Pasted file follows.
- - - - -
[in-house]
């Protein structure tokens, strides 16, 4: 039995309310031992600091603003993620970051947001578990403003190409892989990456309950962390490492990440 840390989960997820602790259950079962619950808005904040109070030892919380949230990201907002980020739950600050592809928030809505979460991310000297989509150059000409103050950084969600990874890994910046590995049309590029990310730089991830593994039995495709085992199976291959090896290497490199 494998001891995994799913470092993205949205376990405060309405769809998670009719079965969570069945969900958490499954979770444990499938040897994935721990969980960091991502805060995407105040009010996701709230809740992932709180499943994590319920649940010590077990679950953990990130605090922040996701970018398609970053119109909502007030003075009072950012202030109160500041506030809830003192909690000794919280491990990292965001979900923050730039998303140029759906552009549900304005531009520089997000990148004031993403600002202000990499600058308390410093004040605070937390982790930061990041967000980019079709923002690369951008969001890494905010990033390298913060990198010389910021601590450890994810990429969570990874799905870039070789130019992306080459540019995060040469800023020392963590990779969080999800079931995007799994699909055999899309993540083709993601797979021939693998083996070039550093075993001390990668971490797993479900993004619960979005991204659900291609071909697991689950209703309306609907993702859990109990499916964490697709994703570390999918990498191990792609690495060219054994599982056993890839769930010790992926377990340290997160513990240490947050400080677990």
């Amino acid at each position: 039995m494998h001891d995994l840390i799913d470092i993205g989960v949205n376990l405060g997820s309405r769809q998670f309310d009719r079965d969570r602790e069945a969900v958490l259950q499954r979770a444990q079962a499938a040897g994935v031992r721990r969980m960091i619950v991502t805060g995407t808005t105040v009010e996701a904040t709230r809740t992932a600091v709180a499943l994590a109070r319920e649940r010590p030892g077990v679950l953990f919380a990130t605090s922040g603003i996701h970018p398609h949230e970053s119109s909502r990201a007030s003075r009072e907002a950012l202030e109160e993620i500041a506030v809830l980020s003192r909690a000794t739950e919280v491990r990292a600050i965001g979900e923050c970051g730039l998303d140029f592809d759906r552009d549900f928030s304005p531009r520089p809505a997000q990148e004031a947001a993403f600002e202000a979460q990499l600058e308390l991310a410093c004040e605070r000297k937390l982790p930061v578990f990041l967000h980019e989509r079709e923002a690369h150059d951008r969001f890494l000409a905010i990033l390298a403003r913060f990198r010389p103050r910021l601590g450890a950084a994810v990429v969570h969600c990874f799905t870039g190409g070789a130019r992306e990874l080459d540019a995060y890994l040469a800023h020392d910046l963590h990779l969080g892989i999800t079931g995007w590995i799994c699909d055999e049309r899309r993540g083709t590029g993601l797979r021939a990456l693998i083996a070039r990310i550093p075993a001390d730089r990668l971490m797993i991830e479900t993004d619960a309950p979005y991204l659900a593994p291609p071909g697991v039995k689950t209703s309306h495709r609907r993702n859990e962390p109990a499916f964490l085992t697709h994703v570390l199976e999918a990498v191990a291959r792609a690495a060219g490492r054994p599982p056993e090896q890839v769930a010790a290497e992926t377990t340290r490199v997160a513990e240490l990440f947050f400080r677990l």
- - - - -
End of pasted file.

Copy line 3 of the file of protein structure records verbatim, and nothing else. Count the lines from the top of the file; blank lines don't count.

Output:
């Amino acid at each position: 039995m494998h001891d995994l840390i799913d470092i993205g989960v949205n376990l405060g997820s309405r769809q998670f309310d009719r079965d969570r602790e069945a969900v958490l259950q499954r979770a444990q079962a499938a040897g994935v031992r721990r969980m960091i619950v991502t805060g995407t808005t105040v009010e996701a904040t709230r809740t992932a600091v709180a499943l994590a109070r319920e649940r010590p030892g077990v679950l953990f919380a990130t605090s922040g603003i996701h970018p398609h949230e970053s119109s909502r990201a007030s003075r009072e907002a950012l202030e109160e993620i500041a506030v809830l980020s003192r909690a000794t739950e919280v491990r990292a600050i965001g979900e923050c970051g730039l998303d140029f592809d759906r552009d549900f928030s304005p531009r520089p809505a997000q990148e004031a947001a993403f600002e202000a979460q990499l600058e308390l991310a410093c004040e605070r000297k937390l982790p930061v578990f990041l967000h980019e989509r079709e923002a690369h150059d951008r969001f890494l000409a905010i990033l390298a403003r913060f990198r010389p103050r910021l601590g450890a950084a994810v990429v969570h969600c990874f799905t870039g190409g070789a130019r992306e990874l080459d540019a995060y890994l040469a800023h020392d910046l963590h990779l969080g892989i999800t079931g995007w590995i799994c699909d055999e049309r899309r993540g083709t590029g993601l797979r021939a990456l693998i083996a070039r990310i550093p075993a001390d730089r990668l971490m797993i991830e479900t993004d619960a309950p979005y991204l659900a593994p291609p071909g697991v039995k689950t209703s309306h495709r609907r993702n859990e962390p109990a499916f964490l085992t697709h994703v570390l199976e999918a990498v191990a291959r792609a690495a060219g490492r054994p599982p056993e090896q890839v769930a010790a290497e992926t377990t340290r490199v997160a513990e240490l990440f947050f400080r677990l």